SBC Life Articles


Remember the '70s and the Maharishi Mahesh Yogi, guru to Mia Farrow, the Beatles, and a couple of million Transcendental Meditators. Well, they're Baaack! Only now, Eastern Transcendentalism is wearing a new face; all things Hindu have been swallowed up by all things Buddhist. Jonathan Livingston Seagull, the Hindu high flyer, is back a little feather-draggled, having been run over by the expatriated Dalai Lama and a new crowd of glitzy navel gazers.

Time magazine not only supplied us with the title for this essay; they provided us with the following insights on the new western "stars of the Eastern Front."

Steven Segal, the ever-plumping action hero, has been hailed as the "reincarnated" Fulkie of Nyingrira (an old, old eastern hero). Tina Turner, free of her abusive Ike, chants the songs of Soka Gakkai (a Japanese Buddhist religion). Richard Gere is perhaps the most famous disciple of the Dalai Lama. Chicago Bulls coach Phil Jackson calls himself "Zen Christian." Two of the biggest movies of 1997 were Seven Years in Tibet and Kundun. Both are purveyors of Buddhist ideas. According to Time magazine (Oct. 13, 1997) one of the big lines from Seven Years in Tibet occurs when a construction worker in the story refuses to dig a foundation because he could injure worms and reasons, "in a past life, this humble worm could have been your mother." The big line from Kundun is "My enemies will be nothing. My friends will be nothing. All will be nothing."

Why are so many Americans going crazy just to be nothing? A groovy nun, Sister Mary Margaret Funk, confesses that in spite of Christ, she just had to have her own mantra because Christianity and Judaism "just don't go deep enough to help people with every day living."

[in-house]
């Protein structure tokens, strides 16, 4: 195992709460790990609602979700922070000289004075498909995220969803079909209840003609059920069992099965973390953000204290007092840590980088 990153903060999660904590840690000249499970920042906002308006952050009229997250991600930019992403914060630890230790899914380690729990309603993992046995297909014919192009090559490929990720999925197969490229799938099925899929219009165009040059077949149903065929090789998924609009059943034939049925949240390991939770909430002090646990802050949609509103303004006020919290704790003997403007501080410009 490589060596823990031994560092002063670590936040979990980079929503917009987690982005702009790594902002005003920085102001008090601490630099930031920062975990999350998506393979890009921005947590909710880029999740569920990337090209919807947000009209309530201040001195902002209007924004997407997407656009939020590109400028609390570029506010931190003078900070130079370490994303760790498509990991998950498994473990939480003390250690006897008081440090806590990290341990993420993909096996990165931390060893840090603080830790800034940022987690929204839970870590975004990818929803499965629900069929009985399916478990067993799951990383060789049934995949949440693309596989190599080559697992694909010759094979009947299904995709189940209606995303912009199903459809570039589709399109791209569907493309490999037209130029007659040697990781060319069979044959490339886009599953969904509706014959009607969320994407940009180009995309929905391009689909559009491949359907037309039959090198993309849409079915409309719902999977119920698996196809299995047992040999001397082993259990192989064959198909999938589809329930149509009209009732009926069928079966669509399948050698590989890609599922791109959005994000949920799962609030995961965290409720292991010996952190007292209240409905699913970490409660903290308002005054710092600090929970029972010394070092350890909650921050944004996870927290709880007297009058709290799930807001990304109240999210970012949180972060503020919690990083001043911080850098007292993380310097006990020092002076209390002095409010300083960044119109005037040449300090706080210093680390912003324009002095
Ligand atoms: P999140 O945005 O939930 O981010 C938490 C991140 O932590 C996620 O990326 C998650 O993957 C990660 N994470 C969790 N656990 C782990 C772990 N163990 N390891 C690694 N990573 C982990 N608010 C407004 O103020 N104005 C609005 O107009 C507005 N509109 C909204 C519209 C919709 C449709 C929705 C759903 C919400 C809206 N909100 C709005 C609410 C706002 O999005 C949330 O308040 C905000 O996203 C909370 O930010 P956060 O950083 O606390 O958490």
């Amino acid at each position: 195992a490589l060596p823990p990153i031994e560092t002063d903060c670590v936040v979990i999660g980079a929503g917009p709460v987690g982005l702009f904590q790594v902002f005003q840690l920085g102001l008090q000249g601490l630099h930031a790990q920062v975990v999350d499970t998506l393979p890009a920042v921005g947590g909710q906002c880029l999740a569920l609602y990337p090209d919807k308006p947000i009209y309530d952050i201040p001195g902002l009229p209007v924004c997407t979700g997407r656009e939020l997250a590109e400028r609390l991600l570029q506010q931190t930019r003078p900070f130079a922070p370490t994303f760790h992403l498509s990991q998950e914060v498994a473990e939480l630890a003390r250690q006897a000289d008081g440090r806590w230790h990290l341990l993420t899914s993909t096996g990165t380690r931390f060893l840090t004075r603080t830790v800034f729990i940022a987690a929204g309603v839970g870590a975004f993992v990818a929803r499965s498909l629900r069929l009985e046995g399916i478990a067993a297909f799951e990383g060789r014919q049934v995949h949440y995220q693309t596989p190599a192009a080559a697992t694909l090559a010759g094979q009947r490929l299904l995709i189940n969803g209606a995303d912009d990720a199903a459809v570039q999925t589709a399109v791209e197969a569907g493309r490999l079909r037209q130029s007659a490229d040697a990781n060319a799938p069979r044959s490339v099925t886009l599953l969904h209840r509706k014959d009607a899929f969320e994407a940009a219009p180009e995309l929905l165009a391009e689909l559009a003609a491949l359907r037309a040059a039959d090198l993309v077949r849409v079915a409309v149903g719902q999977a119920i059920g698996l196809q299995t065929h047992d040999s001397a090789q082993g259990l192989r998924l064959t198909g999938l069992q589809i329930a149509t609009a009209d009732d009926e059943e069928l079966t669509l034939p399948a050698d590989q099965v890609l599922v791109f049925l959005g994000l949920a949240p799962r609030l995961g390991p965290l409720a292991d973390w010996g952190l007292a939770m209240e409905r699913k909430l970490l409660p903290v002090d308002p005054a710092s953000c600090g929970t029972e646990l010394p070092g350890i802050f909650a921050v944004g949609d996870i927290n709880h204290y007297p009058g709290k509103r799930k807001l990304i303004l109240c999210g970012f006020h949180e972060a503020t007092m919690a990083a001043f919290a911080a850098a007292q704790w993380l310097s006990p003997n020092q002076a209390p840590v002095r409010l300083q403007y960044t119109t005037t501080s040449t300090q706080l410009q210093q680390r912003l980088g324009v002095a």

In 1975, I found myself writing a contract book for Zondervan on the Transcendental Meditation movement. I called the book Transcendental Hesitation, and it sold well in its time. My original intent was to write the book from the inside of the meditation movement. I thought at first I would become a meditator myself, just so I could be objective and fair in the writing of the book. I paid my initiation fee and began the process of trying to become a meditator. But at the initiation ceremony, I stopped short of becoming a meditator. I was asked, as an inductee, to present fruit, flowers, and a gift of cloth to Maharishi's deceased teacher, before they could assign me my own mantra. I was asked to genuflect before a picture of the guru Dev. The sheer idolatry of their requirements forced me out. I was reminded that Christ alone was to have adoration in my life. Alas, I was never able to bow at such a shrine and so, I never became a meditator.

Unfortunately, I did meet many Christians who "went all the way" with the initiation rite.

How sad that Christ, who will share His glory with no other gods, is being compromised once more by this new wave of popular Buddhism. The sad cycle is complete.

Lamaism is here and now. People whose lives and fortunes have been blessed by the liberty in this Christian nation are once again passing by the high altar of Christ and genuflecting before the low, low altar of Eastern mysticism. Give me no religion that reincarnates men into worms.

Rather give me that Christ Who rescues worms, transforming them into real human beings.

Christ, who in condescension leaves me singing an old tune (old rendition):

"Alas and did my Savior bleed,
And did my Sovereign die.
Would He devote that sacred head
For such a worm as I?"

To those content with meditating on Zen, I offer this counsel:

"For although they knew God, they neither glorified Him as God nor gave thanks to Him, but their thinking became futile and their foolish hearts were darkened. Although they claimed to be wise, they became fools and exchanged the glory of the immortal God for images made to look like mortal man and birds and animals and reptiles …

They exchanged the truth of God for a lie, and worshiped and served created things rather than the Creator — Who is forever praised. Amen." (Romans 1:21-25)

    About the Author

  • Calvin Miller